What to Know
- The first stretch of an elevated park built on the remains a of a former Reading Railroad viaduct in Philadelphia opens Thursday.
- The park, similar to New York City's High Line, hopes to span 3 miles once its completed.
- A time frame for the next phase of the park has yet to be established.
A long-abandoned rail line is opening for business again in Philadelphia, transformed into an elevated park and the city's answer to New York's High Line.
The quarter-mile-long Rail Park opened to visitors Thursday, the first phase of a park that supporters hope will eventually span 3 miles through the center of Philadelphia via former Reading Railroad tunnels, rail cuts and elevated platforms. The end result would be about twice the length and width of the High Line.
The first phase is a walkable oasis that rises above the gritty, post-industrial neighborhood called Callowhill. It features art installations, spaces for lounging, durable porch swings and amazing views of the city.
Breaking news and the stories that matter to your neighborhood.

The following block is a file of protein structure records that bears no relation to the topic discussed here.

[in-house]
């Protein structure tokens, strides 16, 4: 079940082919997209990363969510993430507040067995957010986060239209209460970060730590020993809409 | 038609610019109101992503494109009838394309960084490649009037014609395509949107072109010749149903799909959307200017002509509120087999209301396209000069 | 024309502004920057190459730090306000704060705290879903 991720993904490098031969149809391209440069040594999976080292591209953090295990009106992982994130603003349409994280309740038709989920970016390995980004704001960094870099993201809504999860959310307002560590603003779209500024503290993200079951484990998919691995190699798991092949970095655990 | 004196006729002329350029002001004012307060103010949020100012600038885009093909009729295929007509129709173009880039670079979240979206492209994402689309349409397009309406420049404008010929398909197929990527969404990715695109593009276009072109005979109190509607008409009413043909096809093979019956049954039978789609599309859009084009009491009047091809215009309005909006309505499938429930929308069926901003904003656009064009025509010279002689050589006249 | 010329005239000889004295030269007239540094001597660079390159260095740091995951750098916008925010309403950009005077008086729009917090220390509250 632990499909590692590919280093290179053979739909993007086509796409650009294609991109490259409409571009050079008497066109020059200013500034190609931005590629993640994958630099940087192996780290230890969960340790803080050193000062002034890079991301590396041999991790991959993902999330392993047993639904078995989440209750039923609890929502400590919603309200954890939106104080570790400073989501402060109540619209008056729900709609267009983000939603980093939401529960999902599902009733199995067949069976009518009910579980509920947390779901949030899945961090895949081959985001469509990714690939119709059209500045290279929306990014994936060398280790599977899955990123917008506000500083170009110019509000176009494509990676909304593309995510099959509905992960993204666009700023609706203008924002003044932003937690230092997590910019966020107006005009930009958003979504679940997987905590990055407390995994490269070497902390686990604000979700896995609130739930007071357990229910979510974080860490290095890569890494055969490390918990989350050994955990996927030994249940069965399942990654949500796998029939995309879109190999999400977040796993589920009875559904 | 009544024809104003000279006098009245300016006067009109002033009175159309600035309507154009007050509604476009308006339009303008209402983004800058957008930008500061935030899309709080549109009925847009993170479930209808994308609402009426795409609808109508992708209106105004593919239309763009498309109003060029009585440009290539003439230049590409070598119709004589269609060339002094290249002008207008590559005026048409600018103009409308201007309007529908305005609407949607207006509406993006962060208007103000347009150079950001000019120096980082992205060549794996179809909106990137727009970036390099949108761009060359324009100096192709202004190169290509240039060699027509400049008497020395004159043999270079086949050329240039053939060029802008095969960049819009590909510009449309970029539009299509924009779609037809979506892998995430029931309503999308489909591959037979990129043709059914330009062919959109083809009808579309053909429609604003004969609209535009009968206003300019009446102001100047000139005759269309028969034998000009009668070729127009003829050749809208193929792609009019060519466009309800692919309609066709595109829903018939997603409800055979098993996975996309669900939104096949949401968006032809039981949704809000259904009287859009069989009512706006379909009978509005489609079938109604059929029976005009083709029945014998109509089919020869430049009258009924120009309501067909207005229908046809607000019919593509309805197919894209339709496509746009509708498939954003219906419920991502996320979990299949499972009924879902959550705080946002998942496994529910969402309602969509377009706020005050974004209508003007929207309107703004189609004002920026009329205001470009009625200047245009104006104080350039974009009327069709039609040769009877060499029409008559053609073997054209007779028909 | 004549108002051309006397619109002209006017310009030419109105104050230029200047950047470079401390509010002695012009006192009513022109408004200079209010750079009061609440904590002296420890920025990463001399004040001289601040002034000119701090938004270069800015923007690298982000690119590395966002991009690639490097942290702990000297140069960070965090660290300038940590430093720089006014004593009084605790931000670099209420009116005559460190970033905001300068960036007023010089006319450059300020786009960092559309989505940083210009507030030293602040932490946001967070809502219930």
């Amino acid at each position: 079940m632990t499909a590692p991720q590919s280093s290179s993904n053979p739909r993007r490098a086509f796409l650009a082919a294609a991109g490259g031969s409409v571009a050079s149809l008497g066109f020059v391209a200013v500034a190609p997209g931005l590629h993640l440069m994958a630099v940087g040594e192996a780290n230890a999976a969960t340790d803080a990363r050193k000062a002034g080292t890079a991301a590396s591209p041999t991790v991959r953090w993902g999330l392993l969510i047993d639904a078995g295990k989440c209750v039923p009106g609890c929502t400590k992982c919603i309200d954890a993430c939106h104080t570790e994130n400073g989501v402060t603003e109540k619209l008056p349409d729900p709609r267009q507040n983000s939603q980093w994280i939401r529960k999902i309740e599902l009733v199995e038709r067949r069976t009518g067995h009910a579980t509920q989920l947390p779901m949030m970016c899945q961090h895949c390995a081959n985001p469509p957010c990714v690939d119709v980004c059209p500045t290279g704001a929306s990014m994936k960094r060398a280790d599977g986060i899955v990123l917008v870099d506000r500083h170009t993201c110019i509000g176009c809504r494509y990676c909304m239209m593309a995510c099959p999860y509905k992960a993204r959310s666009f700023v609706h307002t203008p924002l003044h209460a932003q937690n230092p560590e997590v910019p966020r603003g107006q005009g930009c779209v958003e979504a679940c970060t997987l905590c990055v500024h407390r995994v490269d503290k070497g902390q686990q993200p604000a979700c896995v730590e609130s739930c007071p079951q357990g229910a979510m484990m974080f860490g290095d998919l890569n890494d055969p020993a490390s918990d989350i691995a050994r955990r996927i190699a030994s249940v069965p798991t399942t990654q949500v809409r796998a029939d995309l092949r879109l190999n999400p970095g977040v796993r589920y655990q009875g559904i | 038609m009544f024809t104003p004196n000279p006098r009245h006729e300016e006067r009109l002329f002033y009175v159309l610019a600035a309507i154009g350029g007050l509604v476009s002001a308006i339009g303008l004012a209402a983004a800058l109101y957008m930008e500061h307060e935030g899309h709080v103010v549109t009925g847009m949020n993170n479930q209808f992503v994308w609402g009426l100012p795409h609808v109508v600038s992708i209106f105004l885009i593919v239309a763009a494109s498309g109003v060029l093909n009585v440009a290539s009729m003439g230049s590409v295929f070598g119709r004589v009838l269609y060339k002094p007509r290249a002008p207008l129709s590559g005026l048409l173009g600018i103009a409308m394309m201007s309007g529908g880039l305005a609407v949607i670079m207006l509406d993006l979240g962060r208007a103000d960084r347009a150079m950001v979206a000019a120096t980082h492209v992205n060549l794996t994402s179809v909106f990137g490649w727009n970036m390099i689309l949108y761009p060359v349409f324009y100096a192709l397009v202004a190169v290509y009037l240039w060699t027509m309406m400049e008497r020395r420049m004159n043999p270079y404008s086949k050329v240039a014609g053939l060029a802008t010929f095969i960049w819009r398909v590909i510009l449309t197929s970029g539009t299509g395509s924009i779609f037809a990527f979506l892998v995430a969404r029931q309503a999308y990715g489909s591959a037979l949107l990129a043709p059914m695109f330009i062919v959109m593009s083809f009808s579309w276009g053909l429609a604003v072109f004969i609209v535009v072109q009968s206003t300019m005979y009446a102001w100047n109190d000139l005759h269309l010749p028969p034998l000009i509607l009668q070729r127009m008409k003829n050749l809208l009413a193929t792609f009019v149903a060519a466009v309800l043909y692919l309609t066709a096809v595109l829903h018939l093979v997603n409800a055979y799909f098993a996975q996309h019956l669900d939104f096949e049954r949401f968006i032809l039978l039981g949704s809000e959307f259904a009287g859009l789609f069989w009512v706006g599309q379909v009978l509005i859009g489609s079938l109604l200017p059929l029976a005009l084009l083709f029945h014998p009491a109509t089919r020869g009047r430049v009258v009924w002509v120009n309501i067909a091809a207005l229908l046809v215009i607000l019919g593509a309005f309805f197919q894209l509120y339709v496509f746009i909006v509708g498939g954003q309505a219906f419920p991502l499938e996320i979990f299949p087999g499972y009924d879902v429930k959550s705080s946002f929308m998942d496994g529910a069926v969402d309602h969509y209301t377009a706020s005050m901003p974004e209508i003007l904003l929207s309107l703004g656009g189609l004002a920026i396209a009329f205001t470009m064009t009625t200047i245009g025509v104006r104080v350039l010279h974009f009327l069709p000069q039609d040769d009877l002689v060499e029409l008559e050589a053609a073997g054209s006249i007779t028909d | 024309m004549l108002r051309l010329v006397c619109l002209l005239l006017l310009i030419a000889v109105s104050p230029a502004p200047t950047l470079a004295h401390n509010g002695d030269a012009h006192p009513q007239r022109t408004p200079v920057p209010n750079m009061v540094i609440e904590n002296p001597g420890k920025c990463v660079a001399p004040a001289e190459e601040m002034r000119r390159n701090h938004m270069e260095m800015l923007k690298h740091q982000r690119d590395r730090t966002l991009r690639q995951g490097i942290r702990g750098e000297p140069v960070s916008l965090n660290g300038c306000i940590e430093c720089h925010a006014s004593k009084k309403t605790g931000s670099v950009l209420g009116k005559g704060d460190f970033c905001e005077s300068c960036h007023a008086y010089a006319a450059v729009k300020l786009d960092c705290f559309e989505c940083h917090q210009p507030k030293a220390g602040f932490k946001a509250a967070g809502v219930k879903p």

"The whole purpose was proof of concept. Could we actually renovate this rail line?" said Paul Levy, of the Center City District, a business improvement organization managing the first phase. "What I fully hope happens is that people will get to the end of the park and say 'Is this all?' The idea is to get people enthusiastic about what's next."
A time frame for the next phase hasn't been established.
The Reading Railroad viaduct was built in the 1890s to carry passengers and freight to Center City. The last train traveled the rails in 1984 and the viaduct was left to deteriorate. In 2003, a grassroots neighborhood coalition began efforts for the creation of a park on the viaduct. Between 2014 and 2016, $10.3 million in funds were raised for construction, which got underway on Halloween 2016.
Julie Featherman has lived in the Callowhill neighborhood since 2002, drawn by the affordable townhouses, the proximity to downtown and the neighborhood feel that she compares to New York City's Meatpacking District in the 1980s. The hair salon owner said she's heard rumblings for nearly a decade about turning the overgrown ruins of the rail line into a park, and she thinks it's great it has finally come to fruition.
"It makes me feel excited for my neighborhood," she said. "It is industrial and gritty but it is the real thing, and I think people will like exploring it."
New York City's High Line — a 22-block elevated park — has helped transform neighborhoods on Manhattan's West Side. Luxury condos, galleries, restaurants and boutiques have all but pushed out the industrial grime around the old freight route.
Proponents think the same could happen in Philadelphia, which is fine with Featherman.
"I'm a little worried about parking, but that's about it," she said.